Norway asserts its Arctic sovereignty in annual voyage

THE WATCH STAFF

The Royal Norwegian Navy frigate Thor Heyerdahl affirmed the nation’s territorial sovereignty on a recent Arctic voyage.

The HNoMS Heyerdahl sailed October 23 to the Svalbard archipelago, about 400 miles north of the Norwegian mainland. The ship visited the waters around Spitsbergen, the largest island in the archipelago, and docked at Longyearbyen, which is one of the world’s northernmost settlements.

(Pictured: The HNoMS Thor Heyerdahl is underway in the Norwegian Sea during a 2019 NATO deployment)

Although Norway was granted “full and absolute sovereignty” over the archipelago in the 1920 Svalbard Treaty, some of the agreement’s provisions are at the center of current disputes between Norway and neighbor Russia over issues such as fishing rights and the boundaries of territorial waters. The treaty’s 46 signatory states include Russia and the United States. The agreement restricts Oslo from establishing naval bases in the archipelago or using it for “warlike purposes” but does not ban a Norwegian military presence. There are two tiny settlements in the archipelago that are mostly populated by Russians and Ukrainians.

A Russian Foreign Ministry spokesperson claimed November 12, 2021, that the Heyerdahl’s visit to Svalbard was a step by Oslo to militarize the archipelago, according to The Barents Observer newspaper.

The annual voyage by a frigate is an example of the increasing presence of the Royal Norwegian Navy (RNoN) in the region, according to an October 29 summary analysis by The Arctic Institute.

“We don’t only have a right, but also a duty to safeguard sovereignty in the territorial water of Spitsbergen, Hopen and Bear Island,” the RNoN said in a news release, according to The Barents Observer. The newspaper noted that those three islands have mostly ice-free waters.

As reporter Thomas Nilsen observed in The Barents Observer story, the annual sailings to Longyearbyen serve to underline Norway’s sovereignty during times of “international tensions also affecting the High North.”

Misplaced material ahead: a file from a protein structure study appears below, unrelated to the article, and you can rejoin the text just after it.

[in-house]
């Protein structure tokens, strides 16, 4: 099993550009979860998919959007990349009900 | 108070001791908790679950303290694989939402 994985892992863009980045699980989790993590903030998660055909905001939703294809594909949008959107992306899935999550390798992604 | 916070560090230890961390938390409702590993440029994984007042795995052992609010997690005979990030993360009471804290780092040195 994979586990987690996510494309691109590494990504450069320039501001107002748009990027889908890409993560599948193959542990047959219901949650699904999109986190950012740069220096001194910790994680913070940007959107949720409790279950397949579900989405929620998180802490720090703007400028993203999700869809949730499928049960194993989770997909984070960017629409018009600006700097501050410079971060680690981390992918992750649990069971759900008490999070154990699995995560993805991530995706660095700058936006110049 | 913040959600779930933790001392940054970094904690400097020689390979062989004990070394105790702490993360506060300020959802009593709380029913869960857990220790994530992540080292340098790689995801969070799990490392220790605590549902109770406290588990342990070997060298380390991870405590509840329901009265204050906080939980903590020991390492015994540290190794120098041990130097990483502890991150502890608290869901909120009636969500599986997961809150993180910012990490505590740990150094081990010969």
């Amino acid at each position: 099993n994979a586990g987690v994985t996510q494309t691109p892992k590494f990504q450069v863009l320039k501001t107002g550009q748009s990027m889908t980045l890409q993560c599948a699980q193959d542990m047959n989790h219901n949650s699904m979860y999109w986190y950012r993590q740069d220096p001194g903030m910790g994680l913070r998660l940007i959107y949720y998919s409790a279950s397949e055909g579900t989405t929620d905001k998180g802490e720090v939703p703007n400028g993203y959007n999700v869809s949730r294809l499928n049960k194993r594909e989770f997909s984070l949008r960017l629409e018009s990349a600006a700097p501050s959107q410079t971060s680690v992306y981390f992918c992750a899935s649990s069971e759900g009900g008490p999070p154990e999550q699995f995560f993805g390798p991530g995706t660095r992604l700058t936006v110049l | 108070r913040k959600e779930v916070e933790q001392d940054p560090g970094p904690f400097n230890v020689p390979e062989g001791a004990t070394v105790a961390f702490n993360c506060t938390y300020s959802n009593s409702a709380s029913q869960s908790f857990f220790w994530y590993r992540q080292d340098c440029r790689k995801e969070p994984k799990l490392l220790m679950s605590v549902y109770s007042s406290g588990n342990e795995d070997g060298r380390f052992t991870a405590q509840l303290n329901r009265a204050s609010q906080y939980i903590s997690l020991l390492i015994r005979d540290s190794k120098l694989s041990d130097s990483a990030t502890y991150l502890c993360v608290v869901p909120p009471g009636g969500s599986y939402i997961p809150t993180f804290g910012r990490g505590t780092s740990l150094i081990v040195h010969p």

Russia has also increased its presence in the region, according to The Arctic Institute, which noted that a Russian anti-submarine destroyer sailed off Spitsbergen in August while remaining in international waters.

“This annual [RnoN] visit is a symbolic challenge to Russian geostrategic interests in the contested area, and part of what Russia reads as a Norwegian attempt to establish absolute national jurisdiction in the area,” The Arctic Institute wrote.

Russia also has rebuilt the Nagurskoye air base at its Franz Josef Land archipelago, east of the Svalbard archipelago. In April 2020, Moscow declared the base operational. The Associated Press (AP) said the installation had once been little more than a runway and weather station.

In a May 18, 2021, story, the AP described the new Nagurskoye, Russia’s northernmost military base, as “bristling with missiles and radar, and its extended runway can handle all types of aircraft, including nuclear-capable strategic bombers.”

U.S. Secretary of State Antony Blinken has pointed out that the changes brought by the rapidly warming Arctic have emboldened Moscow.

“Russia is exploiting this change to try to exert control over new spaces,” Blinken said in April 2021, according to the AP. “It is modernizing its bases in the Arctic and building new ones.”

 

IMAGE CREDIT: PETTY OFFICER 2ND CLASS CAMERON STONER/U.S. NAVY